Any FAA certificate is THE quintessential document for an air carrier and any other entity with aviation safety authority. In the FAA lexicon, the word “REVOKE” connotes death, the termination of the company’s ability to do business. The below article, which is solely based on the FAA’s version of the facts, provides a lot of lessons about what is likely to incur the ire of the regulator.
To repeat, the “facts” discussed below assume that the FAA’s allegations will be proved, which does not always happen. The intent is to use this real world example as a teaching moment.
The starting point is that the carrier failed to place a Cessna 550 jet on its Operations Specifications. That is not merely a record-keeping mistake; for prior to entering it on to a commercial certificate, the FAA must determine that the aircraft meets the requirements of Part 135 as to airworthiness as well as the company has the appropriate pilots, maintenance, training, etc.
In addition, the carrier was cited with the following violations:
· did not have a qualified chief pilot
· allegedly used crew members unqualified for for-compensation or for-hire operations
· The airline knew that it did not have a qualified chief pilot nor was it using unqualified crew members.
Those substantial allegations, by themselves, might not merit revocation. The carrier cascaded its initial problem into a series of ever greater transgressions. The FAA listed the following efforts to “cover up” its violation with:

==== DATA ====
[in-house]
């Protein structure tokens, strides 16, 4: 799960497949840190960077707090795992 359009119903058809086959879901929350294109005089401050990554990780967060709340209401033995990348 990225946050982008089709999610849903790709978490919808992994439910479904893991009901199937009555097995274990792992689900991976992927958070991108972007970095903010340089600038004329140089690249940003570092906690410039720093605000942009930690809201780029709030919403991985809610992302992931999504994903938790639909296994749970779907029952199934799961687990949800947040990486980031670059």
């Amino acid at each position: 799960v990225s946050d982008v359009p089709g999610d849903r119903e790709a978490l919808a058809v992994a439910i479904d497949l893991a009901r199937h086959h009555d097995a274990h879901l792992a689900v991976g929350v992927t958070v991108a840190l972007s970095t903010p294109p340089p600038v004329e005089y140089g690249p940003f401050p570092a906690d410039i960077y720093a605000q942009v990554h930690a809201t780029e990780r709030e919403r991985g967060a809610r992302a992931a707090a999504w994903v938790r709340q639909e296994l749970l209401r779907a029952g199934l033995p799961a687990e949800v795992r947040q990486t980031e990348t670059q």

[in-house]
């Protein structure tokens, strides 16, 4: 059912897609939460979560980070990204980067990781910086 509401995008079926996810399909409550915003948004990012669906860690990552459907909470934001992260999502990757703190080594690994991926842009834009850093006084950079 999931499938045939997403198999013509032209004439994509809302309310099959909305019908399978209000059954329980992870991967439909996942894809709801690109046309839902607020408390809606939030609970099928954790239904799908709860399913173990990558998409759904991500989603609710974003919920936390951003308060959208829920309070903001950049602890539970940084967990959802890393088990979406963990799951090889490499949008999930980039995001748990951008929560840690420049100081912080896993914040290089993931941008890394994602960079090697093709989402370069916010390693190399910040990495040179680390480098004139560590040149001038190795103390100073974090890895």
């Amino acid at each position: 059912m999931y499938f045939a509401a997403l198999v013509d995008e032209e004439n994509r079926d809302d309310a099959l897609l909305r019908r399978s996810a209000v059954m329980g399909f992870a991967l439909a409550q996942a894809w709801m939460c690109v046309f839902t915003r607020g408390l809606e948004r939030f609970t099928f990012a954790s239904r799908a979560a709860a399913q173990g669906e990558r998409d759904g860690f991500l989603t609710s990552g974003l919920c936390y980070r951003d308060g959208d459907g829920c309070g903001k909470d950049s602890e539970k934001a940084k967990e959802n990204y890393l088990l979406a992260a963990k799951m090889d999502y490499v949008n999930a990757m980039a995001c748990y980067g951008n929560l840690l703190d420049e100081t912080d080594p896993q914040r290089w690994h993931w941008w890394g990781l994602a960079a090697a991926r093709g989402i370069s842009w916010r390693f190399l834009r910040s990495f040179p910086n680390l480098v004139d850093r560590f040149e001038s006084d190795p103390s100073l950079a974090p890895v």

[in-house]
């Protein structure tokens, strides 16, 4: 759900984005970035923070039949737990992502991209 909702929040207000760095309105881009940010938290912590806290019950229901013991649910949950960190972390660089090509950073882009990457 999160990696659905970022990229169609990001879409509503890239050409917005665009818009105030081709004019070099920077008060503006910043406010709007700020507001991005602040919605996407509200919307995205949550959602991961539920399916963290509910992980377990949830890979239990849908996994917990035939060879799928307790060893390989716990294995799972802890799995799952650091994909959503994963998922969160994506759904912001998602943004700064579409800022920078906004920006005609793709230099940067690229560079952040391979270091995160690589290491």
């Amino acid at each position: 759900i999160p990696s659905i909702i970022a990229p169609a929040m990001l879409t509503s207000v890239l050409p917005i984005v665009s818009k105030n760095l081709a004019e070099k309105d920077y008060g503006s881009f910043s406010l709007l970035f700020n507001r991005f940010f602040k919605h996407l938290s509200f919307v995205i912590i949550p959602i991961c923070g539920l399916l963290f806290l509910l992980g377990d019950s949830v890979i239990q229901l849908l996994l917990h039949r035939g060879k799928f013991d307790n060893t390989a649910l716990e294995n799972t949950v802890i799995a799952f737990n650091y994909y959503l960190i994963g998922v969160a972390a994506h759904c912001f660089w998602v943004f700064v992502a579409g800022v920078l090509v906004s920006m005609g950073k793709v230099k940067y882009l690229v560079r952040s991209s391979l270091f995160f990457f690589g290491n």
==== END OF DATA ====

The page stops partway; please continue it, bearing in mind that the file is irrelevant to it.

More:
· in response to an FAA request for the company’s flight logs, the carrier provided “falsified” logs and
· the airline did not produce the invoices which showed that the flights were paid for.
Such abrogations of trust tend to be fatal to any certificate (assuming the FAA’s allegations.) If the FAA proves these two actions, it has made a case that the carrier does not have proper compliance disposition.
A carrier, following best practices, should have a Safety Officer and a Regulatory Affairs Officer (though neither is required by 14 CFR §119.69) as well as must have a qualified Director of Operations 14 CFR §§119.69, 119.71). Strong professionals in anyone of those positions would likely have exercised the judgment to comply with the FARs and avoided the addition of “revocation” to its authority.
The basis of all FAA certificates is that the holders will assiduously adhere to every FAR. Congress made it clear when it established the statutory standard (49 USC§ 44701(d)(1)(A)) that a carrier must meet “the highest possible degree of safety in the public interest” .
It is reasonable to infer that record- keeping was not a priority with this carrier. The excuse, frequently heard, is that revenue-producing work pays the bills and writing up the FAR-required papers does not. This set of allegations demonstrates that a certificate holder SHALL not place revenue over records. The proposition, that the most valuable asset of any holder of FAA is that piece of paper (shown at the beginning of this post), must be reinforced by a well-established Regulatory Affairs organization. The allocation of a carrier budget to educate and support such preventative maintenance of your FAA certificate is well advised.
With a proactive Regulatory Affairs program, the word “REVOKE” may never be inscribed on your authority.
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